Diego Maradona: Asif Kapadia paints the picture of a flawed footballing genius

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Diego Maradona. Photograph: Altitude Film

Maradona is the latest documentary film from Asif Kapadia, Getintothis’ Mark Flannery marvels at his depiction of Diego.

For those of you who were born after 1990, it’s hard to comprehend a player arguably both more stylish, more tenacious, more driven than both Cristiano Ronaldo and Lionel Messi combined.

That player, and man, is Diego Maradona.

In Asif Kapadia’s third portrait of an artistic genius (following Senna and Amy), he successfully gets to what made Diego Armando Maradona such a loved and in equal measure, loathed sporting icon.

It begins with footage of a high-speed journey through the streets of Naples in the summer of 1984. The camera follows a battered old Fiat as it eventually reaches the bowels of the San Paulo, home to Napoli.

Out comes Maradona, the Argentinian enigma, ready to be paraded in front of a packed stadium, it’s fans desperate for him to bring much needed silverware to a success starved Serie A club.

Kapadia fashions a fascinating study of a brilliant footballer and flawed individual using over 500 hours of footage, from the slums of 60’s Buenos Aries to modern day Mexico, where the film’s protagonist now resides.

Maradona as he is now, is never seen talking on screen, but nevertheless Kapadia has persuaded him to use his voice to add to those closest to him, who help describe his ascent to the pinnacle of both Italian and world football and sadly, descent to a cocaine addicted World Cup winning captain.

The film acts out as an incredibly well observed Greek tragedy, showing the combustible relationship between Maradona, the city of Naples, it’s football team’s fans, and not least, the Camorra, Naples’ very own mafia.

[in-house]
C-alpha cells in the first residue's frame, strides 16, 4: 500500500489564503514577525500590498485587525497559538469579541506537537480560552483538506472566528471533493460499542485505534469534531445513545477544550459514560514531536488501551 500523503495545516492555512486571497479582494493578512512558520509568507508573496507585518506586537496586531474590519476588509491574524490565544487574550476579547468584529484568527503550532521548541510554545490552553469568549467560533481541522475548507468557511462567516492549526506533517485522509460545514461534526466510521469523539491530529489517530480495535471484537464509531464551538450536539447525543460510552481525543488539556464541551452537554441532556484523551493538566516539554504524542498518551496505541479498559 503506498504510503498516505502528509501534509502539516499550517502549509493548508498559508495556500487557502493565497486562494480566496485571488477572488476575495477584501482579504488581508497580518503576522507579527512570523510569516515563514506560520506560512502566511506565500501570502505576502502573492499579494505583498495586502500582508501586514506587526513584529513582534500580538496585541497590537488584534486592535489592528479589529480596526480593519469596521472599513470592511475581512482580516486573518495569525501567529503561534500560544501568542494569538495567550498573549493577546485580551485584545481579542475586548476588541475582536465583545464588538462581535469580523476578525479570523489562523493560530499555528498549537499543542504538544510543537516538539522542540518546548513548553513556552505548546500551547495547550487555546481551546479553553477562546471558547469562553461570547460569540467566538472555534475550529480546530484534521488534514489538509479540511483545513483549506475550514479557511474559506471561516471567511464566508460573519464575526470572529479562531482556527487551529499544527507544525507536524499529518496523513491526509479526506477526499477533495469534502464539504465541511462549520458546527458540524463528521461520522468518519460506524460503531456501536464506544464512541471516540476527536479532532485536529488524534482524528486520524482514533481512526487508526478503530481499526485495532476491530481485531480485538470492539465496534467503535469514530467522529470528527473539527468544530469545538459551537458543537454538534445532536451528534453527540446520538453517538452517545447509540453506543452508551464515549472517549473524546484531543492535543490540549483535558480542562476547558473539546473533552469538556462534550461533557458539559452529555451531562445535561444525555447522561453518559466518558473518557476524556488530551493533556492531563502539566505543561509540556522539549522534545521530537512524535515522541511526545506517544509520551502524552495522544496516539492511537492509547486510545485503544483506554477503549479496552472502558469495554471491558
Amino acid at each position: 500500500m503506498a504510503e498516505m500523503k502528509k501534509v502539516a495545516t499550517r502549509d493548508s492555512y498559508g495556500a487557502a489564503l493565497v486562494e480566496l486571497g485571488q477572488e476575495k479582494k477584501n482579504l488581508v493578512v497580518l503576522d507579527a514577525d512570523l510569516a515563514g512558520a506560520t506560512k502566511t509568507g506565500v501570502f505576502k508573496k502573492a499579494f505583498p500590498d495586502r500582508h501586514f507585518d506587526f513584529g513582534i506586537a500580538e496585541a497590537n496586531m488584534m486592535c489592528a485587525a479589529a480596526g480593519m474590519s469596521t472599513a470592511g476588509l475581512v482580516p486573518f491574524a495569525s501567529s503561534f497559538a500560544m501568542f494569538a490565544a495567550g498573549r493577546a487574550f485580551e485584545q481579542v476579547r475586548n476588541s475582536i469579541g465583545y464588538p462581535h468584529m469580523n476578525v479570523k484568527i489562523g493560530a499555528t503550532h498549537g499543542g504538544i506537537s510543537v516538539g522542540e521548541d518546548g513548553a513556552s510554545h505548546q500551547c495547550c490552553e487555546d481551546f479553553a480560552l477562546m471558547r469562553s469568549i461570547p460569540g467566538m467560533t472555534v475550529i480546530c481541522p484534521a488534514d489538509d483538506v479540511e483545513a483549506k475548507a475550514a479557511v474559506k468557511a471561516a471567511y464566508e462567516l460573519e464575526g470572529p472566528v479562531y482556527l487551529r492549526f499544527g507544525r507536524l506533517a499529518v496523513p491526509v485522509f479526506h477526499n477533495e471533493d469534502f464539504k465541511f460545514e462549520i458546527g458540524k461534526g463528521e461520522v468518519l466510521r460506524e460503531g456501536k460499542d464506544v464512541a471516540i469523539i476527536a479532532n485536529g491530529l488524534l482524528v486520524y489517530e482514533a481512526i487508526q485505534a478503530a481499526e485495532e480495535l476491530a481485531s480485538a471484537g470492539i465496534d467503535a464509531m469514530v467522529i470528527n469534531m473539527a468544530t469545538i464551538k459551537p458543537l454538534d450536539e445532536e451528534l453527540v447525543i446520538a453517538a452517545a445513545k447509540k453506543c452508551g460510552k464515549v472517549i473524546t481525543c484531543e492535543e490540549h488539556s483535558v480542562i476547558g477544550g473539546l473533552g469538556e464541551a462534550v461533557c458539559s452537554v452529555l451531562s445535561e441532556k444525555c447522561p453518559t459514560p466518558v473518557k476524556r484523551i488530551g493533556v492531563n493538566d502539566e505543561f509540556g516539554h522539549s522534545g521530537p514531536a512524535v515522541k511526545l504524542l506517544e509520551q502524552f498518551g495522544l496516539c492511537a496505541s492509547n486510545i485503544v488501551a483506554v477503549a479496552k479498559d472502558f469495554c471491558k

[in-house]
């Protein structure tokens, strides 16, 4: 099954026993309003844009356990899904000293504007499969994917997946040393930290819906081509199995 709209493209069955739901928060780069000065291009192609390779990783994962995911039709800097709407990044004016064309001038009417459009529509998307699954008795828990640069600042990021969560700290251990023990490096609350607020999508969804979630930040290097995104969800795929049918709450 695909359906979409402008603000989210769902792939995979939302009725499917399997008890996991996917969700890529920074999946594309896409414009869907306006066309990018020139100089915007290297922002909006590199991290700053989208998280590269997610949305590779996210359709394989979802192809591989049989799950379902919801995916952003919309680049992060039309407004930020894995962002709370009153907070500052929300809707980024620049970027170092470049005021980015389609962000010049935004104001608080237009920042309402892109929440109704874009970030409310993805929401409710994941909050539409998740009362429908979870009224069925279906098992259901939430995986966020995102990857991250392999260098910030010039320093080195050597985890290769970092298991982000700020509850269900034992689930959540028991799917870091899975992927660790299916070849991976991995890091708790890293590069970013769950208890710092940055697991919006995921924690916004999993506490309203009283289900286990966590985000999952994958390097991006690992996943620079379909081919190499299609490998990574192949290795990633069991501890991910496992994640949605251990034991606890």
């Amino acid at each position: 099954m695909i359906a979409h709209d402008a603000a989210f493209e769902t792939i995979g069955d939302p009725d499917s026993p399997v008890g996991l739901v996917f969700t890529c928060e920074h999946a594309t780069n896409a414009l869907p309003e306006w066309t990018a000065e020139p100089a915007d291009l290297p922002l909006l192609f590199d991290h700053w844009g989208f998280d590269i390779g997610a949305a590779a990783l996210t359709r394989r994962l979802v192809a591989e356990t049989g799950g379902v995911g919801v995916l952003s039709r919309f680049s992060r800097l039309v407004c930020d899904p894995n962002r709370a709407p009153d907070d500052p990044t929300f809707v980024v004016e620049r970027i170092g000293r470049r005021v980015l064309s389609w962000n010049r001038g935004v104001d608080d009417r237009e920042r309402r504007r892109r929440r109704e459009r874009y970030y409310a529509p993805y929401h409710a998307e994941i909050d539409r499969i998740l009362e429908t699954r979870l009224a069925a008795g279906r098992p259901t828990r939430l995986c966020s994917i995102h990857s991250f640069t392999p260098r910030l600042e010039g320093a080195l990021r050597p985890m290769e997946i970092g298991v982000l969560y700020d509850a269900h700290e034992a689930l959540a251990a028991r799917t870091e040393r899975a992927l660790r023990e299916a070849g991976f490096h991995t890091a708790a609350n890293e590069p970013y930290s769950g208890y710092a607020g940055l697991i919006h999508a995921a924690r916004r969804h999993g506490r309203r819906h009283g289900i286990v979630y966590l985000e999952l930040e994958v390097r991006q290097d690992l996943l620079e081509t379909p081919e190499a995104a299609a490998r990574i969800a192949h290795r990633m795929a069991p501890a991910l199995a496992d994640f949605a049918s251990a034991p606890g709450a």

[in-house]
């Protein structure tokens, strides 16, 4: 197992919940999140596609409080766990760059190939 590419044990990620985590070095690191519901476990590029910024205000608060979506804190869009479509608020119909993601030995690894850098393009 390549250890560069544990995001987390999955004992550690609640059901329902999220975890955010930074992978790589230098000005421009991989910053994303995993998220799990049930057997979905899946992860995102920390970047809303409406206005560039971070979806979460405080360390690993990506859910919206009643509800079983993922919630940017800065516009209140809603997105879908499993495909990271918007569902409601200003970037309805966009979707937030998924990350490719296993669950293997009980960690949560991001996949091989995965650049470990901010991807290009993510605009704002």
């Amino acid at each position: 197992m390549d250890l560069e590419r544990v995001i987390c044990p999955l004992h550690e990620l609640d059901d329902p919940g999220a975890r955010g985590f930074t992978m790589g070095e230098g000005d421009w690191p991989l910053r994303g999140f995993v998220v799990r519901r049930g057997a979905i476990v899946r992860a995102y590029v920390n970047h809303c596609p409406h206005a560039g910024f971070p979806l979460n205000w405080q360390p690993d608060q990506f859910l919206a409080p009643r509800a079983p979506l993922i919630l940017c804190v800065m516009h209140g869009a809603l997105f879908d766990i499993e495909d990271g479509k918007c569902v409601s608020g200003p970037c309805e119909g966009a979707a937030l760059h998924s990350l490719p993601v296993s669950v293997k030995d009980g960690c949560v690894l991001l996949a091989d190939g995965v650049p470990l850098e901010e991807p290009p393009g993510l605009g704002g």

One couldn’t help cheer for the man from Villa Fiorito, who on signing for Argentinos Juniors at 15, was given an apartment and became the family’s main breadwinner, having his family move in with him.

The footage at Napoli matches show the brilliance of the man, his short stature aiding a low centre of gravity, frequently bamboozling opponents, as he drove Napoli to their first ever league title in 1987.

However, the suffocating feeling Maradona felt in the city, drove him into the arms of cocaine, which kept a hold on him for much of the rest of his life.

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His relationship with the Camorra, who supplied the drugs, became a stick with which they began to beat him with, having balked at the spotlight in which the Argentinian brought them.

His love for his family never wanes, and they all add their feelings of pride, adoration and frustration towards him throughout the film.

Kapadia brings a sense of wonder and fascination to his subject, using footage, even in these days of YouTube, which can take the breath away.

As a companion piece to Senna and Amy, Diego Maradona is a documentary film which cements the reputation of Kapadia as the director who seems to get under the skin of his protagonists, showing all their individual brilliance and flawed genius.

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